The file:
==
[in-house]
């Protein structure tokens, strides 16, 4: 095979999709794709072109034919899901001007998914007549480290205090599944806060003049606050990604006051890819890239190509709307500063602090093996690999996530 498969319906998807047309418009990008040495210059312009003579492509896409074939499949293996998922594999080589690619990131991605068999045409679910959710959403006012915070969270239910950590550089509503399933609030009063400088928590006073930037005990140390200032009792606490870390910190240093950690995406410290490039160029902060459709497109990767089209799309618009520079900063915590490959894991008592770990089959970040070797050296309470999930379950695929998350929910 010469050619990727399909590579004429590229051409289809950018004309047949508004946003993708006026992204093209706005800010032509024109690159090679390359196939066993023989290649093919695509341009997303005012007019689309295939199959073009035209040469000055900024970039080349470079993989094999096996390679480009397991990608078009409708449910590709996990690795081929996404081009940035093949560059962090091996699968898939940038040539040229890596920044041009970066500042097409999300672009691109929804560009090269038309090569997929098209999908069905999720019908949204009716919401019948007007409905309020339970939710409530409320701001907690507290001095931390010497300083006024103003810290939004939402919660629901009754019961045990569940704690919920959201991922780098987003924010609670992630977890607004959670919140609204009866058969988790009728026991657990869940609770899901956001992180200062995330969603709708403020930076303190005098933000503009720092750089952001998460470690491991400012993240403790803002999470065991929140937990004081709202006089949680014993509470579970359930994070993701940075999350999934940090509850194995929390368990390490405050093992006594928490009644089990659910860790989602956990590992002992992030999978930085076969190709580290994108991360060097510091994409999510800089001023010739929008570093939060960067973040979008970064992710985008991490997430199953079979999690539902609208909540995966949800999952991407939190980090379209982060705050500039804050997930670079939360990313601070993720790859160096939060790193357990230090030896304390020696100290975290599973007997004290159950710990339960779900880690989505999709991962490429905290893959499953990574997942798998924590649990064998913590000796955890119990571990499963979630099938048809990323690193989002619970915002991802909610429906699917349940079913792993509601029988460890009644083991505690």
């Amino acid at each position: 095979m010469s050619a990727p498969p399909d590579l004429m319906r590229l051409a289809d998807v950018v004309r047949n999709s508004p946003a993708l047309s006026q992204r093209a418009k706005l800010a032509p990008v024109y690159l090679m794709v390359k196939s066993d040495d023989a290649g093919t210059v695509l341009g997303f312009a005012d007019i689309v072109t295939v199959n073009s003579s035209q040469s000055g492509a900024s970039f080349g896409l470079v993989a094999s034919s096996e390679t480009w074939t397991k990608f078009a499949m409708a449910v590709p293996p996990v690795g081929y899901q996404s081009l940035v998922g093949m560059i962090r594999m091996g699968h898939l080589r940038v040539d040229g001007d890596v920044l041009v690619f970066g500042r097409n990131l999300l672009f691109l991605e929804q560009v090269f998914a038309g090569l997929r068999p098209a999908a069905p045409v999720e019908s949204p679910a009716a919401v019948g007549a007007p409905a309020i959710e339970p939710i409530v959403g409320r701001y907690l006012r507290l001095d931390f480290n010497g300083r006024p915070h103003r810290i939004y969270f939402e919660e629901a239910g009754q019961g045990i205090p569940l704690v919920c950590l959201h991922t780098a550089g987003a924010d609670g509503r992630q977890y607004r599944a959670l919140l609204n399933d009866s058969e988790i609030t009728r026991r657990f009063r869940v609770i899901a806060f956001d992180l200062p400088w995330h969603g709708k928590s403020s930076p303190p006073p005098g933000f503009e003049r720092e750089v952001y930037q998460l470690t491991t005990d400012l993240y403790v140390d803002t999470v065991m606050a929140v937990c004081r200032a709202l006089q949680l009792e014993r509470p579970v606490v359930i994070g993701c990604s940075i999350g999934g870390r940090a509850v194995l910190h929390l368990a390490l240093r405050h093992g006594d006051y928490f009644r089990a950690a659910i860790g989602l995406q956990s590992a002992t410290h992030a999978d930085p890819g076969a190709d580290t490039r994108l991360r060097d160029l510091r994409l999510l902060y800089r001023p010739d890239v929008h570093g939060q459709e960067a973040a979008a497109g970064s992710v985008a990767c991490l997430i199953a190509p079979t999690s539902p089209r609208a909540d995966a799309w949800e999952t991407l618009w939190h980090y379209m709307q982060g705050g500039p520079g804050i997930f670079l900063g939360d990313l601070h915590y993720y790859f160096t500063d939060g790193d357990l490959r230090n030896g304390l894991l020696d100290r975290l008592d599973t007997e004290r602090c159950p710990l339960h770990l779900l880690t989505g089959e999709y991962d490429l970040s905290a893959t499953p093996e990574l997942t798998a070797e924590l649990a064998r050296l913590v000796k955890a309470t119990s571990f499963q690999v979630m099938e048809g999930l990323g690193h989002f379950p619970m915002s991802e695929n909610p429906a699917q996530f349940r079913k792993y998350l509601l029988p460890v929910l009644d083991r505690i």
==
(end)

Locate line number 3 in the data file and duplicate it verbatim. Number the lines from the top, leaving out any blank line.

């Amino acid at each position: 095979m010469s050619a990727p498969p399909d590579l004429m319906r590229l051409a289809d998807v950018v004309r047949n999709s508004p946003a993708l047309s006026q992204r093209a418009k706005l800010a032509p990008v024109y690159l090679m794709v390359k196939s066993d040495d023989a290649g093919t210059v695509l341009g997303f312009a005012d007019i689309v072109t295939v199959n073009s003579s035209q040469s000055g492509a900024s970039f080349g896409l470079v993989a094999s034919s096996e390679t480009w074939t397991k990608f078009a499949m409708a449910v590709p293996p996990v690795g081929y899901q996404s081009l940035v998922g093949m560059i962090r594999m091996g699968h898939l080589r940038v040539d040229g001007d890596v920044l041009v690619f970066g500042r097409n990131l999300l672009f691109l991605e929804q560009v090269f998914a038309g090569l997929r068999p098209a999908a069905p045409v999720e019908s949204p679910a009716a919401v019948g007549a007007p409905a309020i959710e339970p939710i409530v959403g409320r701001y907690l006012r507290l001095d931390f480290n010497g300083r006024p915070h103003r810290i939004y969270f939402e919660e629901a239910g009754q019961g045990i205090p569940l704690v919920c950590l959201h991922t780098a550089g987003a924010d609670g509503r992630q977890y607004r599944a959670l919140l609204n399933d009866s058969e988790i609030t009728r026991r657990f009063r869940v609770i899901a806060f956001d992180l200062p400088w995330h969603g709708k928590s403020s930076p303190p006073p005098g933000f503009e003049r720092e750089v952001y930037q998460l470690t491991t005990d400012l993240y403790v140390d803002t999470v065991m606050a929140v937990c004081r200032a709202l006089q949680l009792e014993r509470p579970v606490v359930i994070g993701c990604s940075i999350g999934g870390r940090a509850v194995l910190h929390l368990a390490l240093r405050h093992g006594d006051y928490f009644r089990a950690a659910i860790g989602l995406q956990s590992a002992t410290h992030a999978d930085p890819g076969a190709d580290t490039r994108l991360r060097d160029l510091r994409l999510l902060y800089r001023p010739d890239v929008h570093g939060q459709e960067a973040a979008a497109g970064s992710v985008a990767c991490l997430i199953a190509p079979t999690s539902p089209r609208a909540d995966a799309w949800e999952t991407l618009w939190h980090y379209m709307q982060g705050g500039p520079g804050i997930f670079l900063g939360d990313l601070h915590y993720y790859f160096t500063d939060g790193d357990l490959r230090n030896g304390l894991l020696d100290r975290l008592d599973t007997e004290r602090c159950p710990l339960h770990l779900l880690t989505g089959e999709y991962d490429l970040s905290a893959t499953p093996e990574l997942t798998a070797e924590l649990a064998r050296l913590v000796k955890a309470t119990s571990f499963q690999v979630m099938e048809g999930l990323g690193h989002f379950p619970m915002s991802e695929n909610p429906a699917q996530f349940r079913k792993y998350l509601l029988p460890v929910l009644d083991r505690i």